The Fourth Geneva Convention specifies a mechanism to deal with the grave breaches committed by a party to the Convention. Article 148 of the Convention emphasizes that no High Contracting Party shall be allowed to absolve itself or any other High Contracting Party of any liability incurred by itself or by any other High Contracting Party in respect of grave breaches. In article 1 of the Convention, the High Contracting Parties undertake to respect and to ensure respect for that Convention in all circumstances. It is therefore our collective responsibility to ensure compliance by Israel with the provisions of the Geneva Convention of 1949.

The General Assembly resolutions on this subject reiterate our collective commitment to the Convention. These resolutions, among other things, proposed the convening of a conference of the High Contracting Parties. Despite efforts by all concerned, the meeting of the High Contracting Parties could not be arranged because of the Israeli intransigence. It is therefore essential that the conference of the High Contracting Parties to the Geneva Convention is convened as soon as possible on measures to enforce the Convention in the occupied Palestinian territories, including Jerusalem, and to ensure its respect in accordance with common article 1 of all four Geneva Conventions. The Government of Pakistan, as a signatory to the Fourth Geneva Convention, supports the convening of this conference of the High Contracting Parties on 8 April 1999, as proposed in the draft resolution that is under consideration by the General Assembly today.

Pakistan has steadfastly supported the just struggle for the inalienable rights of the Palestinian people. We have consistently stated that Security Council resolutions 242 (1967), 338 (1973) and 425 (1978) continue to provide a viable and just framework for a comprehensive peace in the Middle East. The Government and the people of Pakistan believe that Al-Quds Al-Sharif, occupied by Israel since 1967, is the core issue of the Arab-Israeli conflict. It remains central to any comprehensive settlement. No lasting peace in the region will be possible without the return of Al-Quds Al-Sharif and all occupied territories to the Palestinian authorities.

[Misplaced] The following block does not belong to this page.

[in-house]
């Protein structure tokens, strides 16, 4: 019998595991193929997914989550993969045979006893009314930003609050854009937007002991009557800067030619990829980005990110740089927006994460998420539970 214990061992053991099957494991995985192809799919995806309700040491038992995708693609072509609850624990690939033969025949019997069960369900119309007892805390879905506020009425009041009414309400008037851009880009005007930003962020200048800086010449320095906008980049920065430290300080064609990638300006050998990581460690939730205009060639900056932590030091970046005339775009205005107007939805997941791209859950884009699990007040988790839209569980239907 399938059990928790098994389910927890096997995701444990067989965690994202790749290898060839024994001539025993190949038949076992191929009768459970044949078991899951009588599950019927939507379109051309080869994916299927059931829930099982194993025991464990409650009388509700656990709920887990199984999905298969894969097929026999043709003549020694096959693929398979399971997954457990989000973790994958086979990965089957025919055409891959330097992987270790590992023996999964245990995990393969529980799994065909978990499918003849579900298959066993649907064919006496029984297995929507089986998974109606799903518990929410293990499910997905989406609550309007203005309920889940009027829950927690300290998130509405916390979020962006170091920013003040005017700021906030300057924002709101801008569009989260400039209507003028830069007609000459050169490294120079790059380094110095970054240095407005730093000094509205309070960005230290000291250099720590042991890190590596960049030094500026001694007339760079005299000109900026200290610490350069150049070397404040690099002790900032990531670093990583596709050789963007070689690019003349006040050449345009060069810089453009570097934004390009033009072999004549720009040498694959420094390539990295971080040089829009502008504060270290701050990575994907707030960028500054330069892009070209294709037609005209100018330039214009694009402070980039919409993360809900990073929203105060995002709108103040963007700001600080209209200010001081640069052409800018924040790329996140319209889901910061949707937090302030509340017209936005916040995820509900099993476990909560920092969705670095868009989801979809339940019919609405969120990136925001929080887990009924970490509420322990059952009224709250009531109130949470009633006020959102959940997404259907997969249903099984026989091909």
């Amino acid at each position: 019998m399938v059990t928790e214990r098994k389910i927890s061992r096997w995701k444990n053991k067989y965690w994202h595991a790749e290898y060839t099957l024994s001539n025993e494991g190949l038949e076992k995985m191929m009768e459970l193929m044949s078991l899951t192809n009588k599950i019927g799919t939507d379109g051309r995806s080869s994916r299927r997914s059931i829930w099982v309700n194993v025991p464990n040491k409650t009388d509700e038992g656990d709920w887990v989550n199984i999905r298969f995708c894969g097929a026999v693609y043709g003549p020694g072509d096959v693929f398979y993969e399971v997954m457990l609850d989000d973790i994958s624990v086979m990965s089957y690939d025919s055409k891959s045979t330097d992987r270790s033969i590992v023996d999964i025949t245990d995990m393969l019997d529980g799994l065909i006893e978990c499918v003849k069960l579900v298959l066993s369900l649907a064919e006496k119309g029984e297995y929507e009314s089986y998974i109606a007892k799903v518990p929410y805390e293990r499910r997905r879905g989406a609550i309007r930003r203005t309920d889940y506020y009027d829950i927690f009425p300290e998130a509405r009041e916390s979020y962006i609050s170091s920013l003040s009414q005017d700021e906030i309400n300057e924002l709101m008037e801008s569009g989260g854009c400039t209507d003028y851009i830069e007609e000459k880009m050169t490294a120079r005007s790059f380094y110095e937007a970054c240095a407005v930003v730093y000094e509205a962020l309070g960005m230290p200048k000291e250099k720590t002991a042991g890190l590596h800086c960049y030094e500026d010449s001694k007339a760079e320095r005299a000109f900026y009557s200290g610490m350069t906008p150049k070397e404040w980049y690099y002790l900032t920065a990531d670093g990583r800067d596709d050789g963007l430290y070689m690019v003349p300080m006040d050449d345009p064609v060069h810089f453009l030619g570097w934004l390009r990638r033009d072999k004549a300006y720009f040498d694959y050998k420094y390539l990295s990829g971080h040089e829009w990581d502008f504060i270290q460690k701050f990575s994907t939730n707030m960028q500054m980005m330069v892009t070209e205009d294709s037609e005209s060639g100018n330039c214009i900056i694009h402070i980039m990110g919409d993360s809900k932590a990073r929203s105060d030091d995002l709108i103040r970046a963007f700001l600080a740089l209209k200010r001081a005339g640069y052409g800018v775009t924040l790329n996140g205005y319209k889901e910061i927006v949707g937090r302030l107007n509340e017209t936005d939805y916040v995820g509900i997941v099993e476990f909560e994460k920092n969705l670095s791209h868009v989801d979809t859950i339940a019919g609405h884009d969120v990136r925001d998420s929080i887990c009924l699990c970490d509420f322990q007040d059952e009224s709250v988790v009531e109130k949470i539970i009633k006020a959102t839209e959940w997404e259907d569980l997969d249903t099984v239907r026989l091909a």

Israel must fully abide by the provisions of the agreements it has concluded with the Palestinians, including the Wye River Memorandum, and it must amicably resolve all pending issues with the Palestinian National Authority.

The draft resolution before the General Assembly contains essential measures that must be implemented by the Israeli authorities in order to restore mutual trust and understanding between the two parties. Pakistan is a sponsor of the draft resolution and hopes that it will be adopted by consensus.

Mr. Vermeulen (South Africa): On behalf of the Non-Aligned Movement, my delegation expresses our deep anxiety over the critical state of health of King Hussein. Our thoughts are with his family and the people of Jordan in this difficult time.

We would further like to offer our condolences to the Government and the people of Colombia for the terrible loss of life and the devastation caused by the earthquake that has struck that country.

I should like to thank you, Mr. President, on behalf of the Movement of Non-Aligned Countries for convening this very important meeting. With a sense of urgency the Movement supported the request made by the Group of Arab States for the resumption of the tenth emergency special session of the General Assembly to consider illegal Israeli actions in occupied East Jerusalem and the rest of the occupied Palestinian territory.

It is regrettable that the Assembly has to meet once again in special session to examine this question. Despite repeated appeals by the Assembly, Israel continues to refuse to comply with the provisions of the resolutions of the tenth emergency special session, which recommended that the High Contracting Parties to the Fourth Geneva Convention convene a conference on measures to enforce and ensure respect for the Convention in the occupied Palestinian territories, including Jerusalem, in accordance with the provisions of the Convention. The overwhelming support of the Assembly for these resolutions demonstrates broad international insistence on the matter.